Soldiers, athletes, children, seniors, trauma victims -- brain injuries affect all walks of life. They also affect the economy, costing the country more than $56 billion a year, according to the National Institute of Neurological Disorders and Stroke.
Brain injuries were the subject of a public luncheon held on Capitol Hill on October 6 titled "Traumatic Brain Injury\ also known as TBI.
The luncheon hosted by AAAS through the support of the Dana Foundation, was attended by policy makers, their staff, and various non-profit and lobbying groups who advise our nation's leaders.
Speakers addressed what happens to the brain when it is injured and how clinicians work with TBI patients, as well as future directions of research.
Watch the presentations below.
- Watch Ann McKee, M.D., Professor of Neurology and Pathology, Director of Neuropathology Core, Alzheimer's Disease Center, Boston University: In this video McKee addresses the long-term consequences of repetitive head injury from contact sports and military service. "It is becoming more and more apparent that if you have repetitive mild traumatic brain injury, repeated injury without allowing the brain to recover between the injuries, that can trigger a progressive neurodegenerative deterioration. It can result in behavioral and personality changes, memory loss and dementia, that can become worse and worse as the person ages," said McKee.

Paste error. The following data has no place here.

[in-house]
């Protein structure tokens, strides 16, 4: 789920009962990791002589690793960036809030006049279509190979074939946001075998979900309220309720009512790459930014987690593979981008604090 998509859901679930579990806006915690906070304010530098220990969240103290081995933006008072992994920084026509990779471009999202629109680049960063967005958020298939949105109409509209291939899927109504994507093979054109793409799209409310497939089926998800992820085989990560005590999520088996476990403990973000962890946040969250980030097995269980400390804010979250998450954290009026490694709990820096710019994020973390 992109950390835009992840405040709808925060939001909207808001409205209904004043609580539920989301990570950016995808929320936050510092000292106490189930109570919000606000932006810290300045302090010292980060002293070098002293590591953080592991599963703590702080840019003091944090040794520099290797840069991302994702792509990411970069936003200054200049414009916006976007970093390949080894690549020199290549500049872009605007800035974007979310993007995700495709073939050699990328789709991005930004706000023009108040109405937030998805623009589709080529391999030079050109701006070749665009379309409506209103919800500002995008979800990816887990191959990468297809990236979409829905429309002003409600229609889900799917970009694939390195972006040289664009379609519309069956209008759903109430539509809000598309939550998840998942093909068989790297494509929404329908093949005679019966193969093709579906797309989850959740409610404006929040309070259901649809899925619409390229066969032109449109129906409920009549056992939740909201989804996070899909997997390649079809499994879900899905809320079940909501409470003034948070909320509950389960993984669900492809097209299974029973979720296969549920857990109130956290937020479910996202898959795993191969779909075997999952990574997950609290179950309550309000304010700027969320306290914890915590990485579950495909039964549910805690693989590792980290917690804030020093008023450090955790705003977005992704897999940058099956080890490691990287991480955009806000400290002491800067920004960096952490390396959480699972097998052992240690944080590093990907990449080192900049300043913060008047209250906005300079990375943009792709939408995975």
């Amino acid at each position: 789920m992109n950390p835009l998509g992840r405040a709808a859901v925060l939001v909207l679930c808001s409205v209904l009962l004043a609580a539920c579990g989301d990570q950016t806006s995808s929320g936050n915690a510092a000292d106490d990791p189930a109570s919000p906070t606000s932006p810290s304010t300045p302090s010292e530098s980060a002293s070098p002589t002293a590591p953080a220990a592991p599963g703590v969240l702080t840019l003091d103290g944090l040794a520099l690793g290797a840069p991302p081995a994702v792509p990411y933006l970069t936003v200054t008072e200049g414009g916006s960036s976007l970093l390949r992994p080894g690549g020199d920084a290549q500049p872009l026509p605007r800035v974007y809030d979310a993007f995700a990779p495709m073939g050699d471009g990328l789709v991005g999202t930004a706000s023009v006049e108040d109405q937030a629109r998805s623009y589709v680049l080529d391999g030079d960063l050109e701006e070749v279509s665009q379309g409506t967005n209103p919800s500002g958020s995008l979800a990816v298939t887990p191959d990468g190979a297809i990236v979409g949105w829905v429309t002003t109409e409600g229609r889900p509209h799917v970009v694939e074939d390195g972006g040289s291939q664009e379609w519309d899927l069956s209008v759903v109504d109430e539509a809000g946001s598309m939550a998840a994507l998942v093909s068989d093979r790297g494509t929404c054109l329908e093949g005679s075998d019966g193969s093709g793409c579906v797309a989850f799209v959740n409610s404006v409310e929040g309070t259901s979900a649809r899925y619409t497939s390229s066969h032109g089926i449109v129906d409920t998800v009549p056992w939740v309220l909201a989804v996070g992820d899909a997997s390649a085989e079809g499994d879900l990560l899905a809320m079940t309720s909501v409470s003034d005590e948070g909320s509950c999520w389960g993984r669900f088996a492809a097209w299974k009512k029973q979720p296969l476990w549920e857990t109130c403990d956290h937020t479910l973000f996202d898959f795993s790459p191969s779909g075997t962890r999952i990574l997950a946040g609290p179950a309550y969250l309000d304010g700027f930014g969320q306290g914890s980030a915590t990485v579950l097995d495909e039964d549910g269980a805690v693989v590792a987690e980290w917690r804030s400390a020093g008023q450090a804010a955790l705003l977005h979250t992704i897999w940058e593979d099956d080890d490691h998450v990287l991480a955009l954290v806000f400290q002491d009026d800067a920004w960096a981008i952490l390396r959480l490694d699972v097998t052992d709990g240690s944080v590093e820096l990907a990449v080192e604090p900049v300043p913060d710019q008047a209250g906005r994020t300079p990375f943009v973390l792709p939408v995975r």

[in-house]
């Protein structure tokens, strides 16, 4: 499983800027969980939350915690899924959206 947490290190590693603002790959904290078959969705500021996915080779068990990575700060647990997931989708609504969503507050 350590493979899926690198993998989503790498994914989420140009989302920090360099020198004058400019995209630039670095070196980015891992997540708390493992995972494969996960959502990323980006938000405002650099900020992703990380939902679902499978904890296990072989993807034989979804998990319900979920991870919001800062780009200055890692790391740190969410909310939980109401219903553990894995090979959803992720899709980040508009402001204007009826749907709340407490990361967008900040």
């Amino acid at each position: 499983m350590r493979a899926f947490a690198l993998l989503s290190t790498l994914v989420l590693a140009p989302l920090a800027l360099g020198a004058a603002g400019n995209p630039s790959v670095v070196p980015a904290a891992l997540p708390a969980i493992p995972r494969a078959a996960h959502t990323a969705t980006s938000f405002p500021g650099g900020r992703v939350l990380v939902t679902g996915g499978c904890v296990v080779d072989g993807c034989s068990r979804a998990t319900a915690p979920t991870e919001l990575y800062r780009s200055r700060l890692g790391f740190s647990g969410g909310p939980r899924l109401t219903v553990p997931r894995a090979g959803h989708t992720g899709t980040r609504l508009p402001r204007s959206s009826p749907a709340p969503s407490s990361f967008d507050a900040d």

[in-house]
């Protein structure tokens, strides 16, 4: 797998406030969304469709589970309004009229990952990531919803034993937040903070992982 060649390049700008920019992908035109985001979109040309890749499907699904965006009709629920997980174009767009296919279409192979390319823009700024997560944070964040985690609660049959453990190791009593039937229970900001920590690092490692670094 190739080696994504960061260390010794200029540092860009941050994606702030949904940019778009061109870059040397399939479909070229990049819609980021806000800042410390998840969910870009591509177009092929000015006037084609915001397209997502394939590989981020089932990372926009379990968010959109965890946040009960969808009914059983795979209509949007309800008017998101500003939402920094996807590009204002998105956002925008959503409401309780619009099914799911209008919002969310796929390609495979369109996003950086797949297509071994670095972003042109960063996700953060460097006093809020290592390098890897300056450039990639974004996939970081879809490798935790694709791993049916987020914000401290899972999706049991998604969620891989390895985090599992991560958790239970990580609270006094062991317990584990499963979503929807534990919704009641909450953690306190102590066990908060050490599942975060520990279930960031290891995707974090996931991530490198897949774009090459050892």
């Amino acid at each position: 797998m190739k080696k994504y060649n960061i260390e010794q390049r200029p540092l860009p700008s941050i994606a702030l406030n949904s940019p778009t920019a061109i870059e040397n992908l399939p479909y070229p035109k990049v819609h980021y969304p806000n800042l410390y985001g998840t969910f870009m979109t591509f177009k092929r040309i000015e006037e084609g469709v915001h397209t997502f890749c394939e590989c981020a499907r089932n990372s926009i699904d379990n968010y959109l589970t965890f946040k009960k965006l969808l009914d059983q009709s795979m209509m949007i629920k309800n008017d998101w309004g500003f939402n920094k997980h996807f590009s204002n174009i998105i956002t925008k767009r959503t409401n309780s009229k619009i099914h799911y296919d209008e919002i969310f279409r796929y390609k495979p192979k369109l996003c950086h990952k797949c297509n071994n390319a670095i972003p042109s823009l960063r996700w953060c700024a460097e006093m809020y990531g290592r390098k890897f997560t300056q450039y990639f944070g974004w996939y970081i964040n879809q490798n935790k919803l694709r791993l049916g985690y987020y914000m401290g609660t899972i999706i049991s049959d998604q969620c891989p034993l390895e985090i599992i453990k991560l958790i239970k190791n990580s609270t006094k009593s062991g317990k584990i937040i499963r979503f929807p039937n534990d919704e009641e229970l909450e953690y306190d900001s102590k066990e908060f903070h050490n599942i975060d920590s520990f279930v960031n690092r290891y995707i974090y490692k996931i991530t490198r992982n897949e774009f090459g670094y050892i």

- Watch Jordan Grafman, Ph.D., Director, Traumatic Brain Injury Research Laboratory, Kessler Foundation: In this video Grafman discusses his work with Vietnam veterans who suffered head injuries. Veterans are unique in that they all have an induction intelligence test and other standardized evaluations throughout the course of their service which serves as a good baseline evaluation, said Grafman.
- Watch the other lectures from previous luncheons in this series. The first is on Neurotechnology and the Military about advancing and restoring brain function. The second was on cell phones, the brain and risk perception about the effects of cell phones on neurological functions and how we process risks